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Having been through a divorce and being a therapist, I frequently recommend different books to read on the subject. Divorce can be extremely challenging due to the emotional nature of loss. Two people come into a union and hope for the best, but sometimes anger, resentment, contempt, defensiveness, and stonewalling each other takes over. When couples are in this state of negative sentiment override, it can make the process of divorcing very bitter and painful. This isn’t the case for everyone, but for anyone going through a divorce, it’s important to find peace within themselves. The time can feel very groundless and filled with emotional riptides. I think this can be even more challenging for men as we typically don’t share our feelings as much as women do and this can make the pain of divorce that much more challenging.
“From a Buddhist point of view, if you can change your mind, you can change your world.” – Storms Can’t Hurt The Sky – Gabriel Cohen
“Once, when he traveled to a strange monastery with his attendants, a snarling guard dog broke free and rushed at them. The attendants screamed and fled, but Chogyam Trungpa Rinpoche ran right toward the dog, which was so astonished that it turned tail and ran. Trungpa offered the same remarkable advice about suffering. While we try so hard to run away from it or deny it, he advised ‘leaning into the sharp points.’ Stay with the pain. Feel it fully. The result, Chodron said, could be the opposite of what we expect. We panic when we are not in control, but we can learn to accept our lack of power over everything. We can let our fear go. Instead of searching desperately for firmer ground, we may discover that uncertainty and not-knowing are okay. ‘To stay with that shakiness,’ writes Chodron, ‘To stay with a broken heart, a rumbling stomach, with the feeling of hopelessness and wanting to get revenge — that is the path of true awakening. Sticking with that uncertainty, getting the knack of relaxing in the midst of chaos, learning not to panic — this is the spiritual path.'” – Storms Can’t Hurt The Sky – Gabriel Cohen
Pema Chodron wrote “When Things Fall Apart,” and I loved this book as well. It is relatable to all who are going through a struggle, change, and uncertainty. You can see her path through this pain wasn’t easy, but it resulted in her gaining a lot of inner wisdom. To demonstrate a bit of what I feel most valuable in her writing, I want to repeat a couple of quotes that stood out to me:
“I used to have a sign pinned up on my wall that read: Only to the extent that we expose ourselves over and over to annihilation can that which is indestructible be found in us…It was all about letting go of everything.” – When Things Fall Apart – Pema Chodron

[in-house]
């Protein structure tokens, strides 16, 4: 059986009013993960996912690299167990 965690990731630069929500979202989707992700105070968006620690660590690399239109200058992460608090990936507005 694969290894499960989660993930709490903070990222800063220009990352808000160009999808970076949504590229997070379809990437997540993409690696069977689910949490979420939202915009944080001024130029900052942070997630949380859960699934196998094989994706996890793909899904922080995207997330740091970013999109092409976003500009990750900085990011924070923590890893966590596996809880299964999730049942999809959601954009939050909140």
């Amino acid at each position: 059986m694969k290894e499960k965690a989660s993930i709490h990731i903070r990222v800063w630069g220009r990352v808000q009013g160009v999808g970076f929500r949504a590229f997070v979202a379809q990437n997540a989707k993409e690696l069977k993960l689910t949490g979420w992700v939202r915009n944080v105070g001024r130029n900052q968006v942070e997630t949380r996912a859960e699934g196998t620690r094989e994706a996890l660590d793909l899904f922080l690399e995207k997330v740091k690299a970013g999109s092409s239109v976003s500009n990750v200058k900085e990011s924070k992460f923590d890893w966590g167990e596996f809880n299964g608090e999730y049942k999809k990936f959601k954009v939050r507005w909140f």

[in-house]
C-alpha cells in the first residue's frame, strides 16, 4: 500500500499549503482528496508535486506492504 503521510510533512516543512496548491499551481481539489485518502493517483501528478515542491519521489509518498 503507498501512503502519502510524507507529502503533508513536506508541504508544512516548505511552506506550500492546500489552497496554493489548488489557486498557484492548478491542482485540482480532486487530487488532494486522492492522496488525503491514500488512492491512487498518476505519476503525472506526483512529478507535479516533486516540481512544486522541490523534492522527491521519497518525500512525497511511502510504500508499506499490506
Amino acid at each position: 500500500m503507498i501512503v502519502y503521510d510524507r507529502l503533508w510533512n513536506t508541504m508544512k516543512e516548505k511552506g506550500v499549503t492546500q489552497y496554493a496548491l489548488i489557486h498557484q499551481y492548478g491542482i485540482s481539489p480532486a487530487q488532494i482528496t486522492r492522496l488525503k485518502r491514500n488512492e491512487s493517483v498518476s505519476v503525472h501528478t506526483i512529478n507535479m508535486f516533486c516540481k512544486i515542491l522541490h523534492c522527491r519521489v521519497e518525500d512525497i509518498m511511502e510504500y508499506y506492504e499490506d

“We think that the point is to pass the test or overcome the problem, but the truth is that things don’t really get solved. They come together and they fall apart. Then they come together again and fall apart again. It’s just like that. The healing comes from letting there be room for all of this to happen: room for grief, for relief, for misery, for joy.” – When Things Fall Apart – Pema Chodron
“Letting there be room for not knowing is the most important thing of all. When there’s a big disappointment, we don’t know if that’s the end of the story. It may just be the beginning of a great adventure. Life is like that. We don’t know anything. We call something bad; we call it good. But really we just don’t know.” – When Things Fall Apart – Pema Chodron
“The most fundamental aggression to ourselves, the most fundamental harm we can do to ourselves, is to remain ignorant by not having the courage and the respect to look at ourselves honestly and gently.” – When Things Fall Apart – Pema Chodron
“Once there was a young warrior. Her teacher told her that she had to do battle with fear. She didn’t want to do that. It seemed too aggressive; it was scary; it seemed unfriendly. But the teacher said she had to do it and gave her the instructions for the battle. The day arrived. The student warrior stood on one side, and fear stood on the other. The warrior was feeling very small, and fear was looking big and wrathful. They both had their weapons. The young warrior roused herself and went toward fear, prostrated three times, and asked, “May I have permission to go into battle with you?” Fear said, “Thank you for showing me so much respect that you ask permission.” Then the young warrior said, “How can I defeat you?” Fear replied, “My weapons are that I talk fast, and I get very close to your face. Then you get completely unnerved, and you do whatever I say. If you don’t do what I tell you, I have no power. You can listen to me, and you can have respect for me. You can even be convinced by me. But if you don’t do what I say, I have no power.” In that way, the student warrior learned how to defeat fear.” – When Things Fall Apart – Pema Chodron